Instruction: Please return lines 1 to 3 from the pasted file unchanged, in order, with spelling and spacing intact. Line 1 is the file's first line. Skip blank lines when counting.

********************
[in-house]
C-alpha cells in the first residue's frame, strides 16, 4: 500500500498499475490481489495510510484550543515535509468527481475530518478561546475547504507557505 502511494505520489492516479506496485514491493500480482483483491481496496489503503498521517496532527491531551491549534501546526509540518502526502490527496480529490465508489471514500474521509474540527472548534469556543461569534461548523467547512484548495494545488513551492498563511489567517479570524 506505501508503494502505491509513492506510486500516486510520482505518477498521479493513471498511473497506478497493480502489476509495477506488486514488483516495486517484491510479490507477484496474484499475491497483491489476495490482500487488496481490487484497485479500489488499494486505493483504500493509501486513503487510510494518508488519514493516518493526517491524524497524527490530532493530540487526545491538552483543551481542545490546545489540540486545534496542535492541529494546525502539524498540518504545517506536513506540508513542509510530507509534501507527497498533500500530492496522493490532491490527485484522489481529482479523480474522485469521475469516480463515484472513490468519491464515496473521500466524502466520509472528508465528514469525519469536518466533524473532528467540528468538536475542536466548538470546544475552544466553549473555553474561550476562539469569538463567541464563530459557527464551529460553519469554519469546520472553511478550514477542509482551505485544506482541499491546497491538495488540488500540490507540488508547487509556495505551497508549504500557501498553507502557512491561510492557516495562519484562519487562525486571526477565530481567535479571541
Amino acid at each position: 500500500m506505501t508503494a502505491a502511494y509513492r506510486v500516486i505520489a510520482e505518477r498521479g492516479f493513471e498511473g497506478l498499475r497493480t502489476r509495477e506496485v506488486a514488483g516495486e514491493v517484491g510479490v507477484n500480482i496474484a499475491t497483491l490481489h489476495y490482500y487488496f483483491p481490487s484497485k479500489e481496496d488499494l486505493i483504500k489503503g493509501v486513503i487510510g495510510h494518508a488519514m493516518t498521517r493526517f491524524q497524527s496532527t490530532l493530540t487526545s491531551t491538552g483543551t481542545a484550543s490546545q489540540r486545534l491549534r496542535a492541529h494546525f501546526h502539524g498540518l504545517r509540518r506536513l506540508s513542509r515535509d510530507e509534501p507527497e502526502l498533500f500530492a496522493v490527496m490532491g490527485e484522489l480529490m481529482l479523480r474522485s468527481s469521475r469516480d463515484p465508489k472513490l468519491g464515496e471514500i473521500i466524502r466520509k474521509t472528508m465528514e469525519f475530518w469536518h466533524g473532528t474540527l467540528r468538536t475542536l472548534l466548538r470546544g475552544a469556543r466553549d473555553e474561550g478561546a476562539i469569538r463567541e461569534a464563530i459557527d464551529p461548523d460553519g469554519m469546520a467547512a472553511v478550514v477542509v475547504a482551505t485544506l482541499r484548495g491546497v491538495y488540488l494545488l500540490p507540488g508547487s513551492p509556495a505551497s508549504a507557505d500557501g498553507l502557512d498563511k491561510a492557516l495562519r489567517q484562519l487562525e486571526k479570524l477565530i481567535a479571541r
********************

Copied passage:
[in-house]
C-alpha cells in the first residue's frame, strides 16, 4: 500500500498499475490481489495510510484550543515535509468527481475530518478561546475547504507557505 502511494505520489492516479506496485514491493500480482483483491481496496489503503498521517496532527491531551491549534501546526509540518502526502490527496480529490465508489471514500474521509474540527472548534469556543461569534461548523467547512484548495494545488513551492498563511489567517479570524 506505501508503494502505491509513492506510486500516486510520482505518477498521479493513471498511473497506478497493480502489476509495477506488486514488483516495486517484491510479490507477484496474484499475491497483491489476495490482500487488496481490487484497485479500489488499494486505493483504500493509501486513503487510510494518508488519514493516518493526517491524524497524527490530532493530540487526545491538552483543551481542545490546545489540540486545534496542535492541529494546525502539524498540518504545517506536513506540508513542509510530507509534501507527497498533500500530492496522493490532491490527485484522489481529482479523480474522485469521475469516480463515484472513490468519491464515496473521500466524502466520509472528508465528514469525519469536518466533524473532528467540528468538536475542536466548538470546544475552544466553549473555553474561550476562539469569538463567541464563530459557527464551529460553519469554519469546520472553511478550514477542509482551505485544506482541499491546497491538495488540488500540490507540488508547487509556495505551497508549504500557501498553507502557512491561510492557516495562519484562519487562525486571526477565530481567535479571541
Amino acid at each position: 500500500m506505501t508503494a502505491a502511494y509513492r506510486v500516486i505520489a510520482e505518477r498521479g492516479f493513471e498511473g497506478l498499475r497493480t502489476r509495477e506496485v506488486a514488483g516495486e514491493v517484491g510479490v507477484n500480482i496474484a499475491t497483491l490481489h489476495y490482500y487488496f483483491p481490487s484497485k479500489e481496496d488499494l486505493i483504500k489503503g493509501v486513503i487510510g495510510h494518508a488519514m493516518t498521517r493526517f491524524q497524527s496532527t490530532l493530540t487526545s491531551t491538552g483543551t481542545a484550543s490546545q489540540r486545534l491549534r496542535a492541529h494546525f501546526h502539524g498540518l504545517r509540518r506536513l506540508s513542509r515535509d510530507e509534501p507527497e502526502l498533500f500530492a496522493v490527496m490532491g490527485e484522489l480529490m481529482l479523480r474522485s468527481s469521475r469516480d463515484p465508489k472513490l468519491g464515496e471514500i473521500i466524502r466520509k474521509t472528508m465528514e469525519f475530518w469536518h466533524g473532528t474540527l467540528r468538536t475542536l472548534l466548538r470546544g475552544a469556543r466553549d473555553e474561550g478561546a476562539i469569538r463567541e461569534a464563530i459557527d464551529p461548523d460553519g469554519m469546520a467547512a472553511v478550514v477542509v475547504a482551505t485544506l482541499r484548495g491546497v491538495y488540488l494545488l500540490p507540488g508547487s513551492p509556495a505551497s508549504a507557505d500557501g498553507l502557512d498563511k491561510a492557516l495562519r489567517q484562519l487562525e486571526k479570524l477565530i481567535a479571541r